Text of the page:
Local Tsunami Could Wreak Havoc, Scientists Warn
Powerful wave on the coast of the ocean

A tsunami with the same devastating force as the Indian Ocean tsunami could affect coastal areas of New Zealand, local scientist says.

“The size of the tsunami surge that came ashore in Thailand was no more or no less than we could expect along a limited section of our coast for a smaller earthquake or landslide or whatever,” says Dr Hugh Cowan from the public research Institute of Geological and Nuclear Sciences, who lead a team of New Zealand scientists in Thailand in the aftermath of the Boxing Day tsunami.

That would be a tsunami triggered by an earthquake, or a volcanic eruption, or a submarine landslide within 30 or 60 minutes travel time of the New Zealand coast.”

In Thailand the waves were a torrent of water 10 to 12 metres high, a height, Dr Cowan says, that has already been seen in New Zealand in the past.

“We know from the historical record that such surges and waves have come ashore in some parts of New Zealand. They would only need to come ashore along a populated section of our coast to have almost identical consequences,” he said.

However, a tsunami along the length of the coast of New Zealand is unlikely. “We are not necessarily anticipating or modelling the impact of such an event along the entire New Zealand coast line but into Gisborne, or into Napier, or into eastern Christchurch or into Whakatane or into Whitianga. These are communities that are potentially at risk.” For instance, in 1947 a 10-metres tsunami wave came ashore north of Gisborne.

For New Zealand the lesson from the devastation in Thailand, Dr Cowan says, is that no single measure can provide complete protection. “It’s protection, warning, response, long-term planning for critical facilities.”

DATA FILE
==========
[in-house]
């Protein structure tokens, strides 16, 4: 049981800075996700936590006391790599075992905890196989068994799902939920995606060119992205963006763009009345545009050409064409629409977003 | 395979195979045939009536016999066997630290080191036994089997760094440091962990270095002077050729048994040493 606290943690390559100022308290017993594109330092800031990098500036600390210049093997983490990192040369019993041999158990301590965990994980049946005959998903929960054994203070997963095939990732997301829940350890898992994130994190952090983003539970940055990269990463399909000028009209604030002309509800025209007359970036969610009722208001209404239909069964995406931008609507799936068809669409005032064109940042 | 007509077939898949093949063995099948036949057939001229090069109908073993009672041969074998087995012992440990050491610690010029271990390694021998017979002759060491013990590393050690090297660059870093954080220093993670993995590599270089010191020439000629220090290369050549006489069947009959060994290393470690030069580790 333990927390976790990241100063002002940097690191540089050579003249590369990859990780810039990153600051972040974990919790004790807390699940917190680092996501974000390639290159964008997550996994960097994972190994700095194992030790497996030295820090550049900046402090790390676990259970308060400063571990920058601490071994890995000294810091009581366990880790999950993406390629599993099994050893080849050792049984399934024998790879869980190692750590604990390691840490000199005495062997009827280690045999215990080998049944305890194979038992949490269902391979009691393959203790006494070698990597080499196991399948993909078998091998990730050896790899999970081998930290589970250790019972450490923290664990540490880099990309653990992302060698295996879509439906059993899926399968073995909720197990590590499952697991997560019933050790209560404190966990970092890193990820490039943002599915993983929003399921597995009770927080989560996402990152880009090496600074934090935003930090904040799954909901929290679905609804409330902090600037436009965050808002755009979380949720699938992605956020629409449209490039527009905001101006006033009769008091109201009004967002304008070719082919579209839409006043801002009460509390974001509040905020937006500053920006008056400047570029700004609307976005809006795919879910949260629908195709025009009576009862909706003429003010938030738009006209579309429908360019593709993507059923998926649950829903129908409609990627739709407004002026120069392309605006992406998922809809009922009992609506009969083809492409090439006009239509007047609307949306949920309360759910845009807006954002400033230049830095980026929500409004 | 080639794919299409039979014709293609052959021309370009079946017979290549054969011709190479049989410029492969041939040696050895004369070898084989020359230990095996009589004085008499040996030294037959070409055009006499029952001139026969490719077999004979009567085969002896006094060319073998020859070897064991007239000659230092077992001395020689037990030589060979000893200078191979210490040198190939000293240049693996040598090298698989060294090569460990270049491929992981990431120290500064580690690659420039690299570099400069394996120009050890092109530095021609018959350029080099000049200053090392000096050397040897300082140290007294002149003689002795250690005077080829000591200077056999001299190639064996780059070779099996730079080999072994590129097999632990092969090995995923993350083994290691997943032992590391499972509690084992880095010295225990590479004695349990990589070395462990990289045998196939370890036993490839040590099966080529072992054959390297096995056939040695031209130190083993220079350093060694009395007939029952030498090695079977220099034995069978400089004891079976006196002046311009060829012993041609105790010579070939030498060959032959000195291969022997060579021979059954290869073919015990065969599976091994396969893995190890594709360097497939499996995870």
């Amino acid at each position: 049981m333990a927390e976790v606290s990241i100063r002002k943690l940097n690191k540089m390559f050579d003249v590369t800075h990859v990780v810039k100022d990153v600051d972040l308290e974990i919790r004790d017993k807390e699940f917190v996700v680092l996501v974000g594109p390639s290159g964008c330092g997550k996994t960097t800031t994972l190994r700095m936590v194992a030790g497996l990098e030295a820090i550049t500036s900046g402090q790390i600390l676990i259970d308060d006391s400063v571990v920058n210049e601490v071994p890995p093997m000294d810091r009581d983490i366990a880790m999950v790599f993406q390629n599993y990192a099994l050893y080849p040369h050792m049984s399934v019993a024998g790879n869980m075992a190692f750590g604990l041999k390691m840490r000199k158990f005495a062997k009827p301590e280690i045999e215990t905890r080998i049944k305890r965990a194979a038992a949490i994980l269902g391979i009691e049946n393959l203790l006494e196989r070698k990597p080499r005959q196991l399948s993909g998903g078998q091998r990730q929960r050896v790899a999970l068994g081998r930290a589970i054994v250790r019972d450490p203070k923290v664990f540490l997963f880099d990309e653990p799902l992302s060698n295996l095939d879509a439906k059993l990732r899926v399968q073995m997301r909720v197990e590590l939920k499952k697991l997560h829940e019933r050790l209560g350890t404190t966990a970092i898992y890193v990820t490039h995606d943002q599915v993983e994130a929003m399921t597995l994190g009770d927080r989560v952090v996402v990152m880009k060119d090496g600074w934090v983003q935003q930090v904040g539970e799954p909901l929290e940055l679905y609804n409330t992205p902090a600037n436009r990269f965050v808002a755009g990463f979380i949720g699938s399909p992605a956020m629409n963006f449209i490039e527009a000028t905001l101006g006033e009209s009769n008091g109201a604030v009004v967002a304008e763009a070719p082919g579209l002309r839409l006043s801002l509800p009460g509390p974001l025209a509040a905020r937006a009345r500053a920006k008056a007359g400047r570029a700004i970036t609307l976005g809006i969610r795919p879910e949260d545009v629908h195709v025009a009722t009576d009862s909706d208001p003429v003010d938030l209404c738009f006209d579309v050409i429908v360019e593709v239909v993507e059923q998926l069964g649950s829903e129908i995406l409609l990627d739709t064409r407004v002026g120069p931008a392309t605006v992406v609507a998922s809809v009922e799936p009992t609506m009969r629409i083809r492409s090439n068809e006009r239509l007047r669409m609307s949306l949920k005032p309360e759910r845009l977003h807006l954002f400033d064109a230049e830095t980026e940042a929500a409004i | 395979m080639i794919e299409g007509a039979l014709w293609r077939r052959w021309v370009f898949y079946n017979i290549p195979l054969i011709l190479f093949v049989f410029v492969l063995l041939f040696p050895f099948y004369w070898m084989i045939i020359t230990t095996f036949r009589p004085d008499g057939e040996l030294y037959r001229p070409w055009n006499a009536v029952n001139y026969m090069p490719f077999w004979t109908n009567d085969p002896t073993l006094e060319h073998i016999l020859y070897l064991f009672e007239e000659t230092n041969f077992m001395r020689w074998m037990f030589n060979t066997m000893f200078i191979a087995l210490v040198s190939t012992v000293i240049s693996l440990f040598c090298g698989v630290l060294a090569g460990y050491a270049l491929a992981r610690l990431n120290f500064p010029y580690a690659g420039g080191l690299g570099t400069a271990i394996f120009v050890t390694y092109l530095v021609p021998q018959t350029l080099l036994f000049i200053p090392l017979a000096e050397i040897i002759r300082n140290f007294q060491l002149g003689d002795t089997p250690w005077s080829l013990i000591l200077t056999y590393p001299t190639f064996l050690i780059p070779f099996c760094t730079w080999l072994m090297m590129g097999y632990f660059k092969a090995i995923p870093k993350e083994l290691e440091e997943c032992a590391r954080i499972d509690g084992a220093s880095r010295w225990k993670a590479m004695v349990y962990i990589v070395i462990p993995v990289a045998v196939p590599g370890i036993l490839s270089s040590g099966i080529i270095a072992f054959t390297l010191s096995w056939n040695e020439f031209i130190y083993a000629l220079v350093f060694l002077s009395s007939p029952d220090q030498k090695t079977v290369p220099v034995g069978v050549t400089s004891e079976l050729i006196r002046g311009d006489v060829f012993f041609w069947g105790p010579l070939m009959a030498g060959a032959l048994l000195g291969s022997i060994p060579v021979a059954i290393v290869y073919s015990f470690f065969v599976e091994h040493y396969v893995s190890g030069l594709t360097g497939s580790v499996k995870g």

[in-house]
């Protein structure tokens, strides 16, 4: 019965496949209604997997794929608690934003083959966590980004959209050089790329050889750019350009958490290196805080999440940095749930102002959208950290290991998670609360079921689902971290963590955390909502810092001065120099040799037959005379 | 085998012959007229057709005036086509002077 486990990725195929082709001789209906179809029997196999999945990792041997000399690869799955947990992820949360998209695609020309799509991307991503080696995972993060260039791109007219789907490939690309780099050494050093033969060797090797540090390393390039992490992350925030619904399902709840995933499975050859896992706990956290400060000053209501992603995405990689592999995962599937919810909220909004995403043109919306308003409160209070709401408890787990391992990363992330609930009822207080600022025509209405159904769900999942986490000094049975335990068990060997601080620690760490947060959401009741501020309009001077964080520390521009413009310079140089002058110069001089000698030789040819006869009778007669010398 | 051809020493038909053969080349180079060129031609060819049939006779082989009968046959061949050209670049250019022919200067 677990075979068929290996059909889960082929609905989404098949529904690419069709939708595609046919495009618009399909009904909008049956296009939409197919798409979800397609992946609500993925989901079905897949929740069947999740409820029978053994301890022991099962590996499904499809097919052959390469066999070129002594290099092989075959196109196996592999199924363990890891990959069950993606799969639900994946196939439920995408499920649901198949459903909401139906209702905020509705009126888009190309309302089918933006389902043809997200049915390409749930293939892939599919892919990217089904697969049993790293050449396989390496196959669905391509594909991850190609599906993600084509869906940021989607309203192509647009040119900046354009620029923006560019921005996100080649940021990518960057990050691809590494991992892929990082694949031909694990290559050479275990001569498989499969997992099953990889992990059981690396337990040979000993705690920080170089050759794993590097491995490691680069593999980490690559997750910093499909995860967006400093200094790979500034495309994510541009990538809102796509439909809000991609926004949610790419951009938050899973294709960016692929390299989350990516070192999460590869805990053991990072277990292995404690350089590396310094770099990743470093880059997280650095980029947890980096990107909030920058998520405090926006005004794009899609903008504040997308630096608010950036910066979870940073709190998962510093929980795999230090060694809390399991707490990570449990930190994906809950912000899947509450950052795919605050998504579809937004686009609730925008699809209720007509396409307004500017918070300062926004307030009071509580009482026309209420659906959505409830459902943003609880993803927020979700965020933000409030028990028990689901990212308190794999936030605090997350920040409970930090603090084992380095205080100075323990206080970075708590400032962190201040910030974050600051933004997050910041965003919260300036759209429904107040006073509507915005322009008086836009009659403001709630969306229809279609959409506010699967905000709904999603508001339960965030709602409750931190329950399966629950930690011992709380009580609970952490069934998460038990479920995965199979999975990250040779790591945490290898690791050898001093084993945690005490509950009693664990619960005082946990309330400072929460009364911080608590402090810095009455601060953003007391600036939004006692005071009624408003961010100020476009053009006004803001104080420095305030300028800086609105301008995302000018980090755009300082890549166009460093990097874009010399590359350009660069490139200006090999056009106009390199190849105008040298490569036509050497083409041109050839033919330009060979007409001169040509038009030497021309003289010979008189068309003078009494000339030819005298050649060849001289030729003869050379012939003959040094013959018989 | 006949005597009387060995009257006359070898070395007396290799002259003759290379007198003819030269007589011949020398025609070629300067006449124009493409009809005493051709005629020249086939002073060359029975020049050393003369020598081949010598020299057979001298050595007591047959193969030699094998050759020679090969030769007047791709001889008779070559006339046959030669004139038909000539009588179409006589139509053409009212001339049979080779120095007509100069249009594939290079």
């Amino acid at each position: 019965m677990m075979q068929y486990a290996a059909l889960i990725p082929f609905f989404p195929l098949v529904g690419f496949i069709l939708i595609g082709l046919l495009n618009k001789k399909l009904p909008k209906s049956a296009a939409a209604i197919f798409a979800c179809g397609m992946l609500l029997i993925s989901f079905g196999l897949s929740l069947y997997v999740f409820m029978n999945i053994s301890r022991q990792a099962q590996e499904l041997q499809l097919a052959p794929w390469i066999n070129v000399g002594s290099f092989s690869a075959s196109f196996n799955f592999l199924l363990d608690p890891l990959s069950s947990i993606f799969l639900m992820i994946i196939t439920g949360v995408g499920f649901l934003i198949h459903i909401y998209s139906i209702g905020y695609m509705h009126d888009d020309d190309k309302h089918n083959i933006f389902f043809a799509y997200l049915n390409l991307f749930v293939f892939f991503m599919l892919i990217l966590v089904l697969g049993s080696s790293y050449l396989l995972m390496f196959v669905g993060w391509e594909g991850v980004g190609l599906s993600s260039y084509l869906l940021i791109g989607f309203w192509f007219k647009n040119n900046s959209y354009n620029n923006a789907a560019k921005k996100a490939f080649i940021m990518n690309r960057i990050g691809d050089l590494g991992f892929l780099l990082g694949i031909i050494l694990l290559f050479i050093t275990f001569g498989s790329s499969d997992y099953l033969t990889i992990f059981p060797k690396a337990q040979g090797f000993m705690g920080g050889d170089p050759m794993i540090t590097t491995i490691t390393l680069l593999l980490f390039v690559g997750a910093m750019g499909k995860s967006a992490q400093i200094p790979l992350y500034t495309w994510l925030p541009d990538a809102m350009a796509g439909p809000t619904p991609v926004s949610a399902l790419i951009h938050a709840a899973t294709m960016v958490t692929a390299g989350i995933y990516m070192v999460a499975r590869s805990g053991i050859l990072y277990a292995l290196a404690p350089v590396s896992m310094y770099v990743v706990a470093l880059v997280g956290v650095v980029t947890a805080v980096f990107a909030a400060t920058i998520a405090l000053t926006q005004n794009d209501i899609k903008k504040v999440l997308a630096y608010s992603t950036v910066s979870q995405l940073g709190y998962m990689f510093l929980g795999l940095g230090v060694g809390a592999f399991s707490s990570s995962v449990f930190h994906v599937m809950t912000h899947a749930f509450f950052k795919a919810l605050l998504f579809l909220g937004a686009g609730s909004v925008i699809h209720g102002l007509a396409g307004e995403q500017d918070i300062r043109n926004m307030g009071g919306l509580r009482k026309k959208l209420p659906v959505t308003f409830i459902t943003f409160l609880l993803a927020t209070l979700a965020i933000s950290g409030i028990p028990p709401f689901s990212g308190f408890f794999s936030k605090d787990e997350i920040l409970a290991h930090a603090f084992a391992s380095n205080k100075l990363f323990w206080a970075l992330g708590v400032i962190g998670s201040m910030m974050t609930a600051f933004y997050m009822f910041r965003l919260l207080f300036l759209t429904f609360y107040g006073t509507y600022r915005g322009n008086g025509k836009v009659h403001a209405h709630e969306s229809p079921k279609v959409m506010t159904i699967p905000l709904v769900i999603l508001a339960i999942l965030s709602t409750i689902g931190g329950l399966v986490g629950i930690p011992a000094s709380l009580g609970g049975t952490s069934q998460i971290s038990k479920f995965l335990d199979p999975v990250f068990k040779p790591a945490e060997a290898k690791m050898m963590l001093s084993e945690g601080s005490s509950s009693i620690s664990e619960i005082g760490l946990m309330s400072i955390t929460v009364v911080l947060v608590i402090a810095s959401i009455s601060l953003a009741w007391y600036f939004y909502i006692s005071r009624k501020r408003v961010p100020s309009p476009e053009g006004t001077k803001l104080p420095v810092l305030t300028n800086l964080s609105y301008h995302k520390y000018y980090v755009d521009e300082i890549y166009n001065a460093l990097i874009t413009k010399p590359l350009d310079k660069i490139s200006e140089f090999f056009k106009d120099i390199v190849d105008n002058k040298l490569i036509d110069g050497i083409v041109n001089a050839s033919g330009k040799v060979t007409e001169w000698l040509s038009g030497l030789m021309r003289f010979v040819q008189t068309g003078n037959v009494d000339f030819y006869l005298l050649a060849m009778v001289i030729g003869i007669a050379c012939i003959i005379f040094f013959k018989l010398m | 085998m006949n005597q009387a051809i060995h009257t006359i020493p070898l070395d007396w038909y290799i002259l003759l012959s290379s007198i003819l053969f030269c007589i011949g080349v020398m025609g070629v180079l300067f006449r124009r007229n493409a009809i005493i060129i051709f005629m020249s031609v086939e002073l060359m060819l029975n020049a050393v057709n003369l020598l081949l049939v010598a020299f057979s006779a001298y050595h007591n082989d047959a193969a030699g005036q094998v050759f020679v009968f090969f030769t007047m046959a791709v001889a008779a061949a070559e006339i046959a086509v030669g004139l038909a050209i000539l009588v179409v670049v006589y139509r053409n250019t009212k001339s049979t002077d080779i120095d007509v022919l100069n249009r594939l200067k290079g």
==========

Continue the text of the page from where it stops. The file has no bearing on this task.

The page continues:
He says that in such an emergency saving lives is the key objective “That’s about evacuation or refuge and that’s about getting people above the wave height or beyond the threat. That’s all about either providing warnings or self-evacuation. It’s really based on public knowledge, people knowing what to do when they think the game’s up and trying to support that public knowledge with effective warning and effective means timely.

The tsunami hazard for the Pacific is higher for other oceans because of the “Ring of Fire” — the zone of earthquakes associated with the tectonic plate boundary that bounds the Pacific.

In New Zealand, scientists consider there are two main tsunami hazards — pan-Pacific events for which there will be some warning (in 1960, an earthquake in southern Chile sent a tsunami sweeping across the Pacific) and “near source” tsunami generated by large offshore New Zealand earthquakes, landslides, and volcanic eruptions.

For tsunami in the Pacific, the Ministry of Civil Defence and Emergency Management would receive warnings in most cases many hours in advance from the Pacific Tsunami Warning Center in Hawaii.

However, these warnings only give arrival times, and have no way of estimating the size of the wave. In 1960, when an advance warning was given, many people went down to the sea to get a better view of the approaching wave.

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